Answers below are very good. Here is a practical example. I recently went to do a walk-thru on the way to closing, as I always do with my clients and for my own purchases, and although the house was not perfect, I suppse it was at least "broom clean". But when I went into the garage, all of the garbage and junk they did not want was in there, filling about a quarter of the single car garage with at least a dozen stuffed trash bags. I called the other agent and told him I was not closing until the garage was completely cleaned out and they did what it took to have it done within an hour. I am pretty sure the agent sent his own handyman over there on his dime to get it done... but I was just glad it was done. Respectable and honorable people leave the home they are selling it as they would like to receive it, but occasionally you run into selfish and thoughtless people. There is something you and your agent can do about it, but as Spencer noted, I would not kill a deal over a dirty house.
Best of luck Juli!
360 Ventures Real Estate
Since paragraph 20 of your contract also gives you the right to conduct a walk-through inspection within 48 hours of closing to ensure the property is in a similar condition as when you saw it, I urge you to exercise that right. If the property is not in that condition, you can write your objections down and notify the sellers that unless and until these objections are resolved, you will not close.
But let's be honest here. Would a less than "clean" property cause you to back out of the deal? Do you want to back out? If you're getting a good deal, it might be worth not aggravating yourself, the sellers, or the process by making a big to-do about something that will cost you up to $200 to have done by someone of your choosing. On the other hand, if the condition is so egregious or you have buyer's remorse and want to back out, then you can choose not go to closing - but be prepared to back up your objections, with photos of the poor property conditions if possible. Even then you leave yourself open to a lawsuit for "failure to perform" and can risk losing if your contract is not specific about the cleanliness issue. I am not an attorney, and am not giving you legal advice - just my opinion.
Sellers are responsible to some degree per the terms and conditions of the Realtors Association of New Mexico contract item #19 which Leigh-Jo Anzures quoted the language. The bottom line would be what was agreed in your purchase agreement contract?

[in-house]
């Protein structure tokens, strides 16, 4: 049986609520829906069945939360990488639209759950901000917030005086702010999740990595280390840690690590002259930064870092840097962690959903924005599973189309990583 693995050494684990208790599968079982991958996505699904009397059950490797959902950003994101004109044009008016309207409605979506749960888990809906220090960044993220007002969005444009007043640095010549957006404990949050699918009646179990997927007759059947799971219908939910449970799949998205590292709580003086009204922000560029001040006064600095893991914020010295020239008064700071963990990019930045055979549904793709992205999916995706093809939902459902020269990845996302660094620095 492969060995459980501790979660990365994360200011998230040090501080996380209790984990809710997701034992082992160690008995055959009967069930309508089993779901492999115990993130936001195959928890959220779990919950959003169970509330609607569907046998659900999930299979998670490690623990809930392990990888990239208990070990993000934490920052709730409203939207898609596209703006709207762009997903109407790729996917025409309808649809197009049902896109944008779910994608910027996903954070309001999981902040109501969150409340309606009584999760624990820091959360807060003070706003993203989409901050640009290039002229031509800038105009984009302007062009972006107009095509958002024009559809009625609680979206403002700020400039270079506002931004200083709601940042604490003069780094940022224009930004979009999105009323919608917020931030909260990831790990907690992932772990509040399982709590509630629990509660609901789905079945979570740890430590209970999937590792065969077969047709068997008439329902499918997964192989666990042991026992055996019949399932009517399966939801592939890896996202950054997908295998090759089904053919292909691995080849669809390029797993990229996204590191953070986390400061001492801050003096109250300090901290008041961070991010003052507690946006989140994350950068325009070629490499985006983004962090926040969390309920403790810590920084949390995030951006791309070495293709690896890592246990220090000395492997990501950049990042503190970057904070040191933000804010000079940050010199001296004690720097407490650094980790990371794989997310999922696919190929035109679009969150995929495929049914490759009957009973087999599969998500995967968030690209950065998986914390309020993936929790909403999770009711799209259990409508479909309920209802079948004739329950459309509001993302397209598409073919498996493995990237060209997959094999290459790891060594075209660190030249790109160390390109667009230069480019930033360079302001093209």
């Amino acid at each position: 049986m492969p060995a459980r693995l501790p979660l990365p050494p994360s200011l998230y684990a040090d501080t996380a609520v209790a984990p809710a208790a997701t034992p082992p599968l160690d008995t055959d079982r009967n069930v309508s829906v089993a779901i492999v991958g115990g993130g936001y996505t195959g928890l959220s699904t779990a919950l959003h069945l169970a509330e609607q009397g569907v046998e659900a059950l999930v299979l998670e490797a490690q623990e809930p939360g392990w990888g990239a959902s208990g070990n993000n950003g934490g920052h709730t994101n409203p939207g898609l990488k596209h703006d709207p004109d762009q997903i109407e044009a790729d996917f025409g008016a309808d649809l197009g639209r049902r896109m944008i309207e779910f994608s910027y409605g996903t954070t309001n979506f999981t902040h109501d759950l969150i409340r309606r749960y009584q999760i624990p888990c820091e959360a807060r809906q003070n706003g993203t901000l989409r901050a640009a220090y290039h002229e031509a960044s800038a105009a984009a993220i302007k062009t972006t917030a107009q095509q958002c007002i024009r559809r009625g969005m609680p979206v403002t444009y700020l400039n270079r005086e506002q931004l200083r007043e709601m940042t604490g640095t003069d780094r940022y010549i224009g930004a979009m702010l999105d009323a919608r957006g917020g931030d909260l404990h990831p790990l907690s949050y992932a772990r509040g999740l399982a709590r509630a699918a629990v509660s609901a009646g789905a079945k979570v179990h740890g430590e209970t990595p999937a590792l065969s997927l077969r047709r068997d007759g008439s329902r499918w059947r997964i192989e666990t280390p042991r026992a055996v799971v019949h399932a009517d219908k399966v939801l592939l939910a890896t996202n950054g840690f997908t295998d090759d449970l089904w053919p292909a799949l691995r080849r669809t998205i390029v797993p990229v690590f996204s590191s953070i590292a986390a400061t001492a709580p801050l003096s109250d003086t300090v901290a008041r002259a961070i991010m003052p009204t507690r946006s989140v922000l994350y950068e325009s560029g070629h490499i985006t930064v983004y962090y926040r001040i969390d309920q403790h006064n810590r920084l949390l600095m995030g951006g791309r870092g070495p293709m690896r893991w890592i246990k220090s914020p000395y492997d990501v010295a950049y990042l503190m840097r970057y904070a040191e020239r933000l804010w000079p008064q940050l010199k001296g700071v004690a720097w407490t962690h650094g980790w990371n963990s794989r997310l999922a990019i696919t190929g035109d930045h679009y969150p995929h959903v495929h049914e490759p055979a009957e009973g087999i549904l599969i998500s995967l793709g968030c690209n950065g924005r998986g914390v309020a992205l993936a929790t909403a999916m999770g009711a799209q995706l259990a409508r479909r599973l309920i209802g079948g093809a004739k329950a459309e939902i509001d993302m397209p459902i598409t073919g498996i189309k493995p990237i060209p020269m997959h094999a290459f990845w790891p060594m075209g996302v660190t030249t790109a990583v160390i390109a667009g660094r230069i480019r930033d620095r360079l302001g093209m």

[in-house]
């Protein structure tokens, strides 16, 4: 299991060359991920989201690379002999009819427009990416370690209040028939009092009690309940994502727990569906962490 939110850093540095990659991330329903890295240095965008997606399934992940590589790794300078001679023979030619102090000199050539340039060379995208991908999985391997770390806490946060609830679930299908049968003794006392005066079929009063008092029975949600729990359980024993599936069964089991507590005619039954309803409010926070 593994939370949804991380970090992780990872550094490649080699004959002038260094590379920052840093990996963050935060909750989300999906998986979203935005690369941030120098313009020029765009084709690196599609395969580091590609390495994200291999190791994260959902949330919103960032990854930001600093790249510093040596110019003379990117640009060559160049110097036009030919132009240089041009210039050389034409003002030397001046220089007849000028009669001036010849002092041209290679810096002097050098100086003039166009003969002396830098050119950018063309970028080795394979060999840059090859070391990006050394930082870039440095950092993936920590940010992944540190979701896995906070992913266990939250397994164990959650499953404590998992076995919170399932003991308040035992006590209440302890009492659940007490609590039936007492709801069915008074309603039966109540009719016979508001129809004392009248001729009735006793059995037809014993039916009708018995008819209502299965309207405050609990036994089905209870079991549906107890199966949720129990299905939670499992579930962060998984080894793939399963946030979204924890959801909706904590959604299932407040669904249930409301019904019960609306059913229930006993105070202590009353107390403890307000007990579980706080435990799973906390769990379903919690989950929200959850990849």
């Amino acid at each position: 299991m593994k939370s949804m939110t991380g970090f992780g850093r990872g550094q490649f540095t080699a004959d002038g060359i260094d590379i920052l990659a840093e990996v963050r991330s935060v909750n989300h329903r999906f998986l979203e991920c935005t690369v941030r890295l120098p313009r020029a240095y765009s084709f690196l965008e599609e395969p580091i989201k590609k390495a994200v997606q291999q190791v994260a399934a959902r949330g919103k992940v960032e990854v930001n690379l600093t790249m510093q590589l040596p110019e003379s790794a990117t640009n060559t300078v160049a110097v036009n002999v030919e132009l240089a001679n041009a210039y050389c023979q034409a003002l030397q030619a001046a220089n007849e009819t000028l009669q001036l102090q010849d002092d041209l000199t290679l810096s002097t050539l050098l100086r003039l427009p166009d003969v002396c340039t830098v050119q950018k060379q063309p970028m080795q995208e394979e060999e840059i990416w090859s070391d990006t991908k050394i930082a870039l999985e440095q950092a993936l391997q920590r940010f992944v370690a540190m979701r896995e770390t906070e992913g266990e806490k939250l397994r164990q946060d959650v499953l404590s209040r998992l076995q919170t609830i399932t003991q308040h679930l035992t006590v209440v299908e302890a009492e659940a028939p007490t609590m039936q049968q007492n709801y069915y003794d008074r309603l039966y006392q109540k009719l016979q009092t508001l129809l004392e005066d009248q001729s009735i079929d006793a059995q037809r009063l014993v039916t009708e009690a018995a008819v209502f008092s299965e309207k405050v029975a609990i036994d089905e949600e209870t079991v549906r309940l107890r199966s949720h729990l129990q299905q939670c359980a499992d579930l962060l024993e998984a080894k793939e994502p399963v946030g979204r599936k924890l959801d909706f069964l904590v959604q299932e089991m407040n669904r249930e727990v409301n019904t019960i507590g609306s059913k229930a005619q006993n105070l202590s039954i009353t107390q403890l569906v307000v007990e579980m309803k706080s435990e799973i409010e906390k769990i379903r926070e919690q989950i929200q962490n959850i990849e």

If you are not yet under contract to purchase or sell a home and the issue of cleaning is important to you, the language would have to be added and agreed to by the Seller. This is an important reason to have representation from a Realtor.
Emily Medvec, CRS
Santa Fe Properties
Google Voice 505-216-6280 24/7
It depends if their is something in the contract that specifically refers to "cleaning" of the home. General upkeep/maintenance is a section in a contract. For example, in the purchase agreements I work with, it states:
"19. MAINTENANCE. Seller agrees that until Seller gives possession of the Property to Buyer, the heating, air conditioning, electrical, solar, septic systems, well and well equipment, gutters and downspouts, sprinklers, plumbing systems including the water heater, pool and spa systems, as well as appliances and other mechanical apparatus, will remain in the same condition as the Date of Acceptance, normal wear and tear excepted. Until the Property is delivered, Seller will maintain all structures, landscaping, grounds and pool. Seller agrees to deliver the Property with all debris and personal belongings removed."
Now, if the Buyer visits the home prior to closing and discovers a major stain or something that was not there at the time of your contract, then there could be an issue.
If the parties did not negotiate that the home would be cleaned prior to closing, then cleaning the home it could just be a gesture, not a requirement.
Syan Real Estate
Call/Text: (505) 730-8181
The final walk-through--though not really designed to focus on whether a house has been cleaned--certainly encompasses that element. Now, expections and the situation may vary depending on the conditions of sale. If it's a short sale--with the sellers not being in the best of moods--it's understandable if the house isn't pristine. (But it still should be acceptable.)
On a property that a partner and I just rehabbed, we had a cleaning crew come in (as I'd expect most rehabbers would). Still, it wouldn't surprise me if the buyers choose to have cleaners come in before they move in.
Hope that helps.
You would not be expected to bring in a Cleaning Service and have it spick and span; but your standards for cleanliness and self respect would dictate that you want them to have a clean home to move in to.
They will take a "final walk thru" before the escrow closes and fill out a form (probably) indicating that the house is the same as it was.
Good luck and may God bless
and Happy Mother's Day!